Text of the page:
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A Case Study of Design and Technology in the Early Years of Schooling

Design, make and appraise (DMA) activities form a major component of the relatively new primary curriculum area of technology education. This case study is a descriptive and interpretative account of one teacher's attempt at implementing a DMA program in a class of children in their first year of formal schooling. The study seeks to discover and explore some of the factors and structural and organisational issues that arise during the implementation of a DMA program. The research aims to expand the knowledge base of the DMA strand of technology education as the teacher attempted to grapple with the problem of translating the theoretical technology education curriculum statements into practical realities in the classroom. This study highlights the importance of the teacher, her organisation and planning and selection of appropriate teaching strategies. / Group work, continuous assessment and the provision of adequate and appropriate resources were also found to be important contributing factors. Three further issues were found to emerge from the study. Firstly there was a weak link between the children's designing stage and their making and appraising stages. Secondly, DMA has the potential to assist schools to work towards a more gender-neutral curriculum in which both girls and boys have equal access. Special education children were found to be assisted by involvement in DMA activities. And thirdly, the setting of DMA tasks was seen to be an issue that could cause difficulties. Finally, a number of implications for teachers arose out of these findings and they have the potential to improve DMA teaching and learning.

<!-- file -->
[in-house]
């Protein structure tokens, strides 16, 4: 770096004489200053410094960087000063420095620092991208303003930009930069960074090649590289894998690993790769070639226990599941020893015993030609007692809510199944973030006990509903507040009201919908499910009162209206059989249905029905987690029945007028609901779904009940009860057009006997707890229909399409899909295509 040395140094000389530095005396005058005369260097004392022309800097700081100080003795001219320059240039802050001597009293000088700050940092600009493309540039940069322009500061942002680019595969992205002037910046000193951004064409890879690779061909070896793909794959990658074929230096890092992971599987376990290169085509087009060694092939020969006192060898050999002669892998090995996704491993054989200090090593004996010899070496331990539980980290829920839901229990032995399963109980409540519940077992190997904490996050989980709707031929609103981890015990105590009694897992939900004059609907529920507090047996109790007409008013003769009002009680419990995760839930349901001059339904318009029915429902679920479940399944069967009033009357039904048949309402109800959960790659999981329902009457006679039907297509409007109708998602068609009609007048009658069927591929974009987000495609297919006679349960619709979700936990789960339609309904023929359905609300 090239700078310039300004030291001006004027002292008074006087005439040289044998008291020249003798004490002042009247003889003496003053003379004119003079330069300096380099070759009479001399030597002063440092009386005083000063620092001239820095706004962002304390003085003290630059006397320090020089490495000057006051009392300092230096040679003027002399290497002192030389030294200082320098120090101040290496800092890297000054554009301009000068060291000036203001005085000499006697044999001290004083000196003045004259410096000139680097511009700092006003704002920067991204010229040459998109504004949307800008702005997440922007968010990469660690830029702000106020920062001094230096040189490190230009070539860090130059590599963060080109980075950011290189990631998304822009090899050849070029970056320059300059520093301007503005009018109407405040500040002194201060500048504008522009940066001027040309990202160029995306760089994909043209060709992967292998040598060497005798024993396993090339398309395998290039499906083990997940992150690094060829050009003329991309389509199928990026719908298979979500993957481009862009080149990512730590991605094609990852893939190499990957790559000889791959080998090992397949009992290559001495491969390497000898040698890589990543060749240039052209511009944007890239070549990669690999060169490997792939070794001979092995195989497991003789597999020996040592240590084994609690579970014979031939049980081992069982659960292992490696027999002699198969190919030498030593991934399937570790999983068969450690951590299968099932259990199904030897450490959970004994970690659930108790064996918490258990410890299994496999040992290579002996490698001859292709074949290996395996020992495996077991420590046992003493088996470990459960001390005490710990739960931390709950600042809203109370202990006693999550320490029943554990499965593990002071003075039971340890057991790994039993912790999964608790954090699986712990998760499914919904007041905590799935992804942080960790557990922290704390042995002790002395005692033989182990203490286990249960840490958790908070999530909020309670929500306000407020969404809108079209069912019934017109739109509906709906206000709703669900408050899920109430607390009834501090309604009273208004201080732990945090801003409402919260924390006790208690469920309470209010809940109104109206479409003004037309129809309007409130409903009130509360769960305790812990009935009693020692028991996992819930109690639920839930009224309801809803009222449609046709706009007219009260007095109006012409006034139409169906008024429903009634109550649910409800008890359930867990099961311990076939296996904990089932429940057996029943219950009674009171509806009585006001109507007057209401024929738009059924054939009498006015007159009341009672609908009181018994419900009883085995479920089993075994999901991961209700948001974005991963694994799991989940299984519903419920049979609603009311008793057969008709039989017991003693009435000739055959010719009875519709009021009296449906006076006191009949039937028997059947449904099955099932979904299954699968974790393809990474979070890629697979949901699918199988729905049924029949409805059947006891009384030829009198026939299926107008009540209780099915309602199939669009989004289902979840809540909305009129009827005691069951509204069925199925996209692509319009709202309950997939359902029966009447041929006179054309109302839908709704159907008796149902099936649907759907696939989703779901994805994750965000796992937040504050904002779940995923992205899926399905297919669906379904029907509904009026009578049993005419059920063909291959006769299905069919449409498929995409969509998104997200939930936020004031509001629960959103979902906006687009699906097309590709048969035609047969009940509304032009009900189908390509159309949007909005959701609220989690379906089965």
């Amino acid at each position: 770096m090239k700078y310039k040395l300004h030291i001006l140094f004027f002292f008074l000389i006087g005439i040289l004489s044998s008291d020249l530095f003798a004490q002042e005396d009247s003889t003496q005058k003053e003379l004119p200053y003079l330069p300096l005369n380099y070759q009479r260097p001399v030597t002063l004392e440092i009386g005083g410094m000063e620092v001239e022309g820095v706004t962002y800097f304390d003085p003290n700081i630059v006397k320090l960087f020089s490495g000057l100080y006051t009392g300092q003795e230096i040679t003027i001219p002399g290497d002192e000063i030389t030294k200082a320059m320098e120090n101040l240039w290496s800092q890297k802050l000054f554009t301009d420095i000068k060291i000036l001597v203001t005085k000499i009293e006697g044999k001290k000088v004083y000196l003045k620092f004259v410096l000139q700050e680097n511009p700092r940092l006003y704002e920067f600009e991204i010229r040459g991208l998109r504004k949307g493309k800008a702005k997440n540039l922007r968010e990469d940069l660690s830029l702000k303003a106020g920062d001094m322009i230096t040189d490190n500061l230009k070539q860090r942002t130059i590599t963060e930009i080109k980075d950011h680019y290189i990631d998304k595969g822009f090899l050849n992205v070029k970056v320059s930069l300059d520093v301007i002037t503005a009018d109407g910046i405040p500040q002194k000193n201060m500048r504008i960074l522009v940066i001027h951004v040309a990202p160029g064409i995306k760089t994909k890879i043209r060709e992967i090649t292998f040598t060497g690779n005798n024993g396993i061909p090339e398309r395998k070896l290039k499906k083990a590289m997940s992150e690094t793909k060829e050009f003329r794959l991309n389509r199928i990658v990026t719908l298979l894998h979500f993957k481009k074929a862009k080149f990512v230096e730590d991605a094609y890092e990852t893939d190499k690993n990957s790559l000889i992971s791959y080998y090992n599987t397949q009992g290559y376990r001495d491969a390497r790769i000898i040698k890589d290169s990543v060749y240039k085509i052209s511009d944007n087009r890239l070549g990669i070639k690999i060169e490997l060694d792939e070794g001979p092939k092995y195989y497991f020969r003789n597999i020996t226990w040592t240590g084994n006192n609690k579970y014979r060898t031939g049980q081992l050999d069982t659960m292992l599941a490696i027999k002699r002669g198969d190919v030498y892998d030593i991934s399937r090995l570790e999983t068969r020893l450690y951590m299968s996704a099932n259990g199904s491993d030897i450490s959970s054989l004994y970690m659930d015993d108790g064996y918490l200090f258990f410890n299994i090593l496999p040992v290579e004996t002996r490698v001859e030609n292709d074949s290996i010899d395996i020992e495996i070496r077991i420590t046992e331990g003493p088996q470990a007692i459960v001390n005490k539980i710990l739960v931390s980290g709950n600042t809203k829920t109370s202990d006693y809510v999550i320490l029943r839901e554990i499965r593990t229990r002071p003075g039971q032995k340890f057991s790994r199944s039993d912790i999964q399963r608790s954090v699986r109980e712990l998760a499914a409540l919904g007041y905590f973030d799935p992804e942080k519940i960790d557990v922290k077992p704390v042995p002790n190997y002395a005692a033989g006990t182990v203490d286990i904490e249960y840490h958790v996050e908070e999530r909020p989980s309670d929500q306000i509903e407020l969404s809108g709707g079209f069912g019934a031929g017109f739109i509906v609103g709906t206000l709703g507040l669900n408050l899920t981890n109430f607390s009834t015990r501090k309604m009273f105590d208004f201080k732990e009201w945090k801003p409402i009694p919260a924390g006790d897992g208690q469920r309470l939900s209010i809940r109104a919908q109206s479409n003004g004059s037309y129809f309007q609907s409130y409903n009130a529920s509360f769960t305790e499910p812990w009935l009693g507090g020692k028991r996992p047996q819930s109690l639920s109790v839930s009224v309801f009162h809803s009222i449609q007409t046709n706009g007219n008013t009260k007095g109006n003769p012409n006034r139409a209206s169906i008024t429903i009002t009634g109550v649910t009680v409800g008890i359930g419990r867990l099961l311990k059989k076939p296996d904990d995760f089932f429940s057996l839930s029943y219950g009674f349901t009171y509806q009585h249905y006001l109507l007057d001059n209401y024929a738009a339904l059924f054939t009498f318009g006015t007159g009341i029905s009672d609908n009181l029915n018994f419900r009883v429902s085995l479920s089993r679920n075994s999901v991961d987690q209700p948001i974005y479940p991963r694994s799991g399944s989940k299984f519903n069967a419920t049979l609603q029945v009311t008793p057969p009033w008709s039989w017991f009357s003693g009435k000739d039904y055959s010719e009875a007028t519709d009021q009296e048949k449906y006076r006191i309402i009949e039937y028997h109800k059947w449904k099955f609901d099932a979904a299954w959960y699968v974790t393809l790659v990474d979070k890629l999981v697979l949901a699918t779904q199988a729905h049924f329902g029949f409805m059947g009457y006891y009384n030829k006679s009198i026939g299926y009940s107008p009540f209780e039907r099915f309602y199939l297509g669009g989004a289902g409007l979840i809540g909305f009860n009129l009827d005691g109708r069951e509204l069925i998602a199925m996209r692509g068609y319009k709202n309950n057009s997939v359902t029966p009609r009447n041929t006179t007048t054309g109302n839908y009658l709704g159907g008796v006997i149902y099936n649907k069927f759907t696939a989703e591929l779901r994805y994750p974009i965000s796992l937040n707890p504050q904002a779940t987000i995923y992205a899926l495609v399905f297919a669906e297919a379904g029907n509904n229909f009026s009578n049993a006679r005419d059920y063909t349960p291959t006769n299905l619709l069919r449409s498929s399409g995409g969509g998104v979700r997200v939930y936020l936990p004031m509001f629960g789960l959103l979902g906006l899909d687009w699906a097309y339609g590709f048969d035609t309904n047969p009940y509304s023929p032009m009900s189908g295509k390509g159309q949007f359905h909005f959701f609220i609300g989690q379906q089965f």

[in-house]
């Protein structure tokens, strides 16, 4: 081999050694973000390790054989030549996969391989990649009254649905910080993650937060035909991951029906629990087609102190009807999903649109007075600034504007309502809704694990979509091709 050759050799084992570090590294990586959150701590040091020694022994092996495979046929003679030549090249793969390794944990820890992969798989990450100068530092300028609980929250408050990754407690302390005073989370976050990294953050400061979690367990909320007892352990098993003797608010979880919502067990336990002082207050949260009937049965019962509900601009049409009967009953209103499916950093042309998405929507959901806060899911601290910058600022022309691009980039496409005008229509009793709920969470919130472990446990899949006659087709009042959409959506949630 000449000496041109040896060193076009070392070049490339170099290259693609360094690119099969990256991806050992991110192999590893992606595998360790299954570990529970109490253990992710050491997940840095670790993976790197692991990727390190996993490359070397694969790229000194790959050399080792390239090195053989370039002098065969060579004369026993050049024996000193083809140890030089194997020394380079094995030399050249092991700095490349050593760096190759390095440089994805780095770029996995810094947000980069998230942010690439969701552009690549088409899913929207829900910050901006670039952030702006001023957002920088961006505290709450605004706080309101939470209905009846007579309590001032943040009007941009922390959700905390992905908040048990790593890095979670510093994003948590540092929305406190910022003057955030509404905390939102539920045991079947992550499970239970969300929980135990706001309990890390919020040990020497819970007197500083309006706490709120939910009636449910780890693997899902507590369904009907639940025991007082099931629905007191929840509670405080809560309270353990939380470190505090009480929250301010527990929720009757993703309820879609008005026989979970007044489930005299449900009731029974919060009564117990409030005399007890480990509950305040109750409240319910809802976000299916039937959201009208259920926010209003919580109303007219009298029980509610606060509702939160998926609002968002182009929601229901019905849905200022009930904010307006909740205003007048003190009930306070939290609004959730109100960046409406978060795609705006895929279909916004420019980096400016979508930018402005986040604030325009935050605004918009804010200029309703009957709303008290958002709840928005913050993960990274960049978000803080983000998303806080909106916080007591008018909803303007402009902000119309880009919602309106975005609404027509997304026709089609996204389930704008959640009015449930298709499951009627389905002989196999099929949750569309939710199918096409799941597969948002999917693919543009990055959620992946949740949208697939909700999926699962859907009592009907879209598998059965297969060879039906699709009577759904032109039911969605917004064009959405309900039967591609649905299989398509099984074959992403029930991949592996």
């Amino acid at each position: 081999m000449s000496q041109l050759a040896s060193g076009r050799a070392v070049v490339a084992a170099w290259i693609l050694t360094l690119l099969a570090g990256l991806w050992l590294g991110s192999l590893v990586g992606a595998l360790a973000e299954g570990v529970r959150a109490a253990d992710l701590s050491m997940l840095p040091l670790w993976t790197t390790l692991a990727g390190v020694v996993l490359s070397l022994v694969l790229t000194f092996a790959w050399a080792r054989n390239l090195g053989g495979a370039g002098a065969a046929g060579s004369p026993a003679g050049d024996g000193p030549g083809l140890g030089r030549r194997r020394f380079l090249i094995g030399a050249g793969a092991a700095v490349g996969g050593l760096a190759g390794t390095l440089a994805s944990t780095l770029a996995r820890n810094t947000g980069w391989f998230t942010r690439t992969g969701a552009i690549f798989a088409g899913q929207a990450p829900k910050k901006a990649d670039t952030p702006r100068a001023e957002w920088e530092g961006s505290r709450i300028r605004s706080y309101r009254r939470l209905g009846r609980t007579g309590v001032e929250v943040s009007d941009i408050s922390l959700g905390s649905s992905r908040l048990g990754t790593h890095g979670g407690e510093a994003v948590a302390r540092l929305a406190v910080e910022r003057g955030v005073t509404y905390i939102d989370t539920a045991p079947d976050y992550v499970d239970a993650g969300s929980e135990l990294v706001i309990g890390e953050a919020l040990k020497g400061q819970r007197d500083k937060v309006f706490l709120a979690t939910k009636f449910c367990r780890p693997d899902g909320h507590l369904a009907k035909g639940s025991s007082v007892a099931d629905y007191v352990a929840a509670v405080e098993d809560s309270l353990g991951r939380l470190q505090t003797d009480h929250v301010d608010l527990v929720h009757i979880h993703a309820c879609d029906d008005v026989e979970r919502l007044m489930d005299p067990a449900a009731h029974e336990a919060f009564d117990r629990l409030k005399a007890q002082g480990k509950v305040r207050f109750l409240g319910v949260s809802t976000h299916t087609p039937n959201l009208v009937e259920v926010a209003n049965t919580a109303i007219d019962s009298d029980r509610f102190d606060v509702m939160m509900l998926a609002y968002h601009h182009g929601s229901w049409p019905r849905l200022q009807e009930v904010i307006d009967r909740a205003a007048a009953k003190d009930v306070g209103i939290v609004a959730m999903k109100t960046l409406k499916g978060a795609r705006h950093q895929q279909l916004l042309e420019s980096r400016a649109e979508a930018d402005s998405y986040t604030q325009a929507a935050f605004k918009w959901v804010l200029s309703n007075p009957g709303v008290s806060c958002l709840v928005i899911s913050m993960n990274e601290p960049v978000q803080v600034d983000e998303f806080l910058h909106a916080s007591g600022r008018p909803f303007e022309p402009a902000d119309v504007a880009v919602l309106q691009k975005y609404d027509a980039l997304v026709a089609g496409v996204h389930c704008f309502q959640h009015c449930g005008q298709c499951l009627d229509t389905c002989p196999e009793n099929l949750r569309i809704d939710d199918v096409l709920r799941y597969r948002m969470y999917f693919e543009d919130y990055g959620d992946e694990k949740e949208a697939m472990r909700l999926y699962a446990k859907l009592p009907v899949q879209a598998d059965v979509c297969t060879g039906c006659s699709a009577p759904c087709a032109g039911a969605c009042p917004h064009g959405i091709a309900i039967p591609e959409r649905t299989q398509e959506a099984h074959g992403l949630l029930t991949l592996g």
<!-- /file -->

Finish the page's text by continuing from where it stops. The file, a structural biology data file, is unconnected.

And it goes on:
Date January 1997
CreatorsRogers, Geoffrey Arnell
PublisherCurtin University of Technology, Science and Mathematics Education Centre.
Source SetsAustraliasian Digital Theses Program
Detected LanguageEnglish

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